Recent CodeSOD

Code Snippet Of the Day (CodeSOD) features interesting and usually incorrect code snippets taken from actual production code in a commercial and/or open source software projects.

Aug 2016

An Angular Watch

by in CodeSOD on

Let’s talk a little bit about front-end development. Even at its best, it’s terrible- decades of kruft mixed with standards and topped off with a pile of frameworks that do their best to turn this mess into a cohesive whole.

Jameson is suffering through this, and his suffering is the special level of front-end suffering known as “Angular”. Angular bolts Model-View-Controller semantics on top of HTML/JS/CSS, and its big selling point is that it makes two-way data-binding trivially easy.


Location Not Found

by in CodeSOD on

Let’s say you have a collection of objects which contain geographic points. You want to find a specific item in that collection, and then extract the lat/lon of that item. You might write code like:

    var point = userGeoPositions.Where(x => x.userId = userId);
    decimal lat = point.Latitude;
    decimal lon = point.Longitude;

Drugsort

by in CodeSOD on

I did a brief contract with Hershey, the candy manufacturer, once. The biggest thing I recall from the experience was that they had bowls full of candy all over the place. You could just grab them by the handful.

I bring this up, because Brenda worked for a pharmaceutical company, and I can only assume that there are bowls full of random drugs scattered around, and someone has been chowing down on them by the handful. That’s the most logical explanation for the following code:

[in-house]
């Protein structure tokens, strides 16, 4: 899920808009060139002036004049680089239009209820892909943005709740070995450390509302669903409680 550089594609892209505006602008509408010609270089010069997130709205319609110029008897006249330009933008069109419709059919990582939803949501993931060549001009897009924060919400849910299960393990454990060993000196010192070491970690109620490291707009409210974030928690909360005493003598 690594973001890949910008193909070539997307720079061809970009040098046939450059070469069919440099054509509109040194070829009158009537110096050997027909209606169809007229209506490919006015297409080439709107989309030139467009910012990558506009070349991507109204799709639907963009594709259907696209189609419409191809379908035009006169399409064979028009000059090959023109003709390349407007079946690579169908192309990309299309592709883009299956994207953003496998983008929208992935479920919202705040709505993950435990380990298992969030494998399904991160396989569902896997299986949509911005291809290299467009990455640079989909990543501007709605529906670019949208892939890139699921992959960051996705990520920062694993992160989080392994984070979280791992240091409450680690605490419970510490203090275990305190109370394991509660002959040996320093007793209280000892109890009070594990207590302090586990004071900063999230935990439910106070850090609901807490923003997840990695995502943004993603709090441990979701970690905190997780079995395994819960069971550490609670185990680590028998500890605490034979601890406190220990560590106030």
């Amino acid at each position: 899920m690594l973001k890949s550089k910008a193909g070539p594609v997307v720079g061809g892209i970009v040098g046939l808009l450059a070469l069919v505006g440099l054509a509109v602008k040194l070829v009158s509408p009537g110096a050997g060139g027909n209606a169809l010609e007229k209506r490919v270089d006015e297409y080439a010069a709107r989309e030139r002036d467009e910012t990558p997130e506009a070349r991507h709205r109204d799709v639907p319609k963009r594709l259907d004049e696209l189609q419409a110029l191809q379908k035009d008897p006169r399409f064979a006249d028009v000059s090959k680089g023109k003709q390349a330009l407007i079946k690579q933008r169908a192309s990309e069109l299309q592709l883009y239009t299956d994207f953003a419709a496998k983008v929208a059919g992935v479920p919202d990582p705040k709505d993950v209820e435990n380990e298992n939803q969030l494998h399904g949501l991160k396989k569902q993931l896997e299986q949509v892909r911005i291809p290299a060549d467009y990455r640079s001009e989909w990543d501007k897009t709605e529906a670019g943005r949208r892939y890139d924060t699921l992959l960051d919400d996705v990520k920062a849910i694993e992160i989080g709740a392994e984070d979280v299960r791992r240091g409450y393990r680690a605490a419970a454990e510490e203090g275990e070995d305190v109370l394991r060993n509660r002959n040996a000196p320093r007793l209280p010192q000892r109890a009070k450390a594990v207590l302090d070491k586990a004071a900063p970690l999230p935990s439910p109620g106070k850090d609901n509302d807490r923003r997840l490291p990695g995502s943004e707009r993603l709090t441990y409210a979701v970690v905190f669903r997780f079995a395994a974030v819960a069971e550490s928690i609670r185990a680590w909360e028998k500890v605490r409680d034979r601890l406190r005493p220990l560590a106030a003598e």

Constantly Extended

by in CodeSOD on

Imagine you’re a financial institution. You’ve built an application that processes financial transactions, and there are a number of flags that need to be set as constants to determine application behavior.

You might choose to write code like this:


Take a Moment to Reflect

by in CodeSOD on

Modern object-oriented languages tend to support the concept of “reflection”. Reflection lets you inspect an object and find out its methods and invoke them dynamically. If you’re building extensible frameworks where you’re handling objects where their type might not be known until runtime, it can be very useful. On the other hand, if you’re using a strongly typed language and find yourself in this situation frequently… you’re probably doing something wrong.

For that reason, when Adam encounters calls to method.invoke() in Java programs, he gets suspicious. So, when he saw this: